One comment about room temp eggs: here in France the eggs for sale in stores are not refrigerated. They are on store shelves, just like cereal and other dry goods. Many French families choose to keep their eggs out on countertops or on top of fridges. They are just fine. While I choose to refrigerate my eggs once I get them home, I make things with room temperature eggs all the time (including homemade mayonnaise with room temp yolks) and have yet to have any problems whatsoever.

    Comment by Karin (an alien parisienne) — August 10, 2010 @ 4:01 am

  7. Looks yummy! What’s the inner texture like? Is it dense and omlet-ish or light and cakey?

    Comment by Dana McCauley — August 10, 2010 @ 3:56 pm

  8. […] in a cast iron skillet and baked it until it was puffed and golden and reminiscent of an inside-out Dutch baby. The peaches emerged warm and soft, and the chunks of vanilla-scented cake fell away onto the plate […]

    Pingback by Peaches – Under a Cake and in a Pie | dinner with Julie — August 17, 2010 @ 11:56 pm

  9. I am having mixed results with my Dutch Baby rising up every time. Sometimes it’s perfect and lately it’s been a flat—but good tasting “pancake”. I wonder if I am getting the skillet either too hot or not hot enough when I pour in the batter??? I am following the ingredient recipe correctly, so could this be it?

    Comment by Dave Staton — October 6, 2010 @ 3:07 pm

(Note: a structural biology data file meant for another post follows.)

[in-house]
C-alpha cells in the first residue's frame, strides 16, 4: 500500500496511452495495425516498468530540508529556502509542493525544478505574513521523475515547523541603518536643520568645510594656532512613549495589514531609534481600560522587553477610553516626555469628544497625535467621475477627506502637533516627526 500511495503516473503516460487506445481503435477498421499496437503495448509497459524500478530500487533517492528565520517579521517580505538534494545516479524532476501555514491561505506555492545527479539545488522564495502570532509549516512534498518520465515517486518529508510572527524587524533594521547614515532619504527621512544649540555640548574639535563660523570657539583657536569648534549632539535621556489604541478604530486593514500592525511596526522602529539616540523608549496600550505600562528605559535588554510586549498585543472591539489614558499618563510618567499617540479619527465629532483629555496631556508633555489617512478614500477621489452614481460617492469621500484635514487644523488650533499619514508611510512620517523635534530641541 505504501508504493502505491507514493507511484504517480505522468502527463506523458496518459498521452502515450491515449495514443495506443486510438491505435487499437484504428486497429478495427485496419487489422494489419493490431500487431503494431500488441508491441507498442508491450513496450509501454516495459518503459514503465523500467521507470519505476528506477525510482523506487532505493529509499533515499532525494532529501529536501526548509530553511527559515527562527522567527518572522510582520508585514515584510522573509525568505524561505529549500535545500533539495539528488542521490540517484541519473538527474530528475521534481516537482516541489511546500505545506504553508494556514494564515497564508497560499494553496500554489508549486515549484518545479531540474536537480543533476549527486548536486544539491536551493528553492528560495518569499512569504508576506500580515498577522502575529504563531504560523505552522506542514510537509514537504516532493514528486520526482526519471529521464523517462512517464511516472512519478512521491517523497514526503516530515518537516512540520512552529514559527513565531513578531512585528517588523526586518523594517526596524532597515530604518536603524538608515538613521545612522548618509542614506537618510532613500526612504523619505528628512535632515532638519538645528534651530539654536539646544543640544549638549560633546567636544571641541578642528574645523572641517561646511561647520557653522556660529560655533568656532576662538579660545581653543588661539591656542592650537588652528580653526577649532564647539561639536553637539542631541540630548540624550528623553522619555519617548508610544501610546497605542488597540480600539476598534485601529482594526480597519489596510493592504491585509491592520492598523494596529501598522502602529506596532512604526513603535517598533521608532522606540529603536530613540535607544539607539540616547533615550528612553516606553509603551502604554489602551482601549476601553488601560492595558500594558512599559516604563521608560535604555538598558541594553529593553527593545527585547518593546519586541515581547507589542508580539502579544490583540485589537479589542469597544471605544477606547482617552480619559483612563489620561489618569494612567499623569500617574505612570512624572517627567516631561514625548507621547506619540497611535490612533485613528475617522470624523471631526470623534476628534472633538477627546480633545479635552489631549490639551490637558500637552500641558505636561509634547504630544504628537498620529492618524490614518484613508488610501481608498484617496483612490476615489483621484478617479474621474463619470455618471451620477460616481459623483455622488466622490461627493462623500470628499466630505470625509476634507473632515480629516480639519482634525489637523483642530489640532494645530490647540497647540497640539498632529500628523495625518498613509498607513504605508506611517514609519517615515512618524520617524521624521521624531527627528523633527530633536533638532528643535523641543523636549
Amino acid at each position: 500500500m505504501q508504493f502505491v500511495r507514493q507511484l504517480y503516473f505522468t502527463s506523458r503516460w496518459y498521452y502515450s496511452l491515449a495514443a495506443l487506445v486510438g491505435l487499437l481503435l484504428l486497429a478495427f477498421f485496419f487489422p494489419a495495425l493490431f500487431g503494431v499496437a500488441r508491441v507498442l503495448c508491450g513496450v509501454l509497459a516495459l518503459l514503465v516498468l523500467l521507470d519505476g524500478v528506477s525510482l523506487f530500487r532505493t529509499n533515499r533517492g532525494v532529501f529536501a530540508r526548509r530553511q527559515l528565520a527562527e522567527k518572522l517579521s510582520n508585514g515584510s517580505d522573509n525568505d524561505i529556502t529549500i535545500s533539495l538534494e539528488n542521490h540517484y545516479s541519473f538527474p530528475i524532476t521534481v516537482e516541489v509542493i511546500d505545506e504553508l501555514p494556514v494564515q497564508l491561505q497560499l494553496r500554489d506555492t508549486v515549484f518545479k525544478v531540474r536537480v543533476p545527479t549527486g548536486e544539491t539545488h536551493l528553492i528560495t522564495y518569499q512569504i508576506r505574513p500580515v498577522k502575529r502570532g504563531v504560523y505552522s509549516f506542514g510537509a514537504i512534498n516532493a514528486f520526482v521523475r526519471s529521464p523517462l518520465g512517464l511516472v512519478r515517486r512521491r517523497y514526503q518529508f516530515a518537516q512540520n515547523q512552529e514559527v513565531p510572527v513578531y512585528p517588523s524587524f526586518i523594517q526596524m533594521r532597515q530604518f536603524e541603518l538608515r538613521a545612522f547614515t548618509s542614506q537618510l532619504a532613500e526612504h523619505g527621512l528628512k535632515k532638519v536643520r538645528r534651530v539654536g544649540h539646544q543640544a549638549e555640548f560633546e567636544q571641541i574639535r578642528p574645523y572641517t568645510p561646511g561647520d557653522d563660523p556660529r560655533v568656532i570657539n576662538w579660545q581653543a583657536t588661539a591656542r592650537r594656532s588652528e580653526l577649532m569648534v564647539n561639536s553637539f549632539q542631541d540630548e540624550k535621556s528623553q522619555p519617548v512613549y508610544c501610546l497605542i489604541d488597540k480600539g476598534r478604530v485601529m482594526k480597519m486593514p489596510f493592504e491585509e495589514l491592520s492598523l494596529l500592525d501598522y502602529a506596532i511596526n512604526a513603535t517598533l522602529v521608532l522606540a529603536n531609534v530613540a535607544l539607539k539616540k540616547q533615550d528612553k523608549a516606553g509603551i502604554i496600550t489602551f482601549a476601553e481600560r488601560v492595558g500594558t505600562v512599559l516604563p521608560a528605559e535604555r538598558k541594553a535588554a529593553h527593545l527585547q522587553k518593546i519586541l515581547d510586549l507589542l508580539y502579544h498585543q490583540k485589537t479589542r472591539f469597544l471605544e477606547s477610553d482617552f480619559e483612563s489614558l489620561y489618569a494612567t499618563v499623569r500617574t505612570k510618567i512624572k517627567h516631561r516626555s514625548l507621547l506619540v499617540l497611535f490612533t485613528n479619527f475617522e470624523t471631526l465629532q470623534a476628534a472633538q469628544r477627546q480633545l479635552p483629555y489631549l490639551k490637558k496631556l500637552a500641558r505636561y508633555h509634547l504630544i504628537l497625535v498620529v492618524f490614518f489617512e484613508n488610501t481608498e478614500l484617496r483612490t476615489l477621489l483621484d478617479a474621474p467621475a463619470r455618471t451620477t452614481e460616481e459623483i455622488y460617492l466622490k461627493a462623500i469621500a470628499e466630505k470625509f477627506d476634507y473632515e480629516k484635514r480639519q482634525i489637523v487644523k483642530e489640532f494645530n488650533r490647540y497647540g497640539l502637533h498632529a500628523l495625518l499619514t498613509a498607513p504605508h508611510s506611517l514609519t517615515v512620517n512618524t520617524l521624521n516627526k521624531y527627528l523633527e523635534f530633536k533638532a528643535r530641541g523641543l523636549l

10. Dave–good question. I’d check out the date on your baking powder; if it’s not close to new, you might want to buy another can! Room temperature eggs also make a big difference, in my experience.

    Comment by Blue Jean Gourmet — October 10, 2010 @ 9:26 pm

  11. This looks very interesting. I love how puffy/airy it looks. I have no idea why it’s intimidating me but I should really bookmark this for later. I know I’ll regret it if I don’t. 🙂

    Comment by Sarah@buttered-up — October 21, 2010 @ 6:42 am

  12. Is there supposed to be baking powder in this recipe??

    Comment by Susanne — January 4, 2012 @ 6:57 pm

  13. hi Susanne–no, the pancake does not actually require baking powder in order to puff in the oven, just like a souffle.

    Comment by Blue Jean Gourmet — January 4, 2012 @ 9:32 pm

  14. I am so excited to try this. I order them at my favorite local pancake house and can’t wait to make them at home. They are Dutch babies because they are a smaller version of a German pancake (which are ginormous). Makes sense, right?? Especially knowing they are supposed to be Deutsch babies.

    Comment by April — February 25, 2012 @ 9:02 pm

  15. Recipe is missing the baking powder. Please publish a correction.

    Comment by Donna — February 16, 2015 @ 7:59 am

  16. Hi Donna–thanks for your comment and concern regarding a possible error. However, my recipe for Dutch baby, along with nearly every other recipe I’ve seen for it, does not call for baking powder.

    Comment by Blue Jean Gourmet — March 2, 2015 @ 11:25 am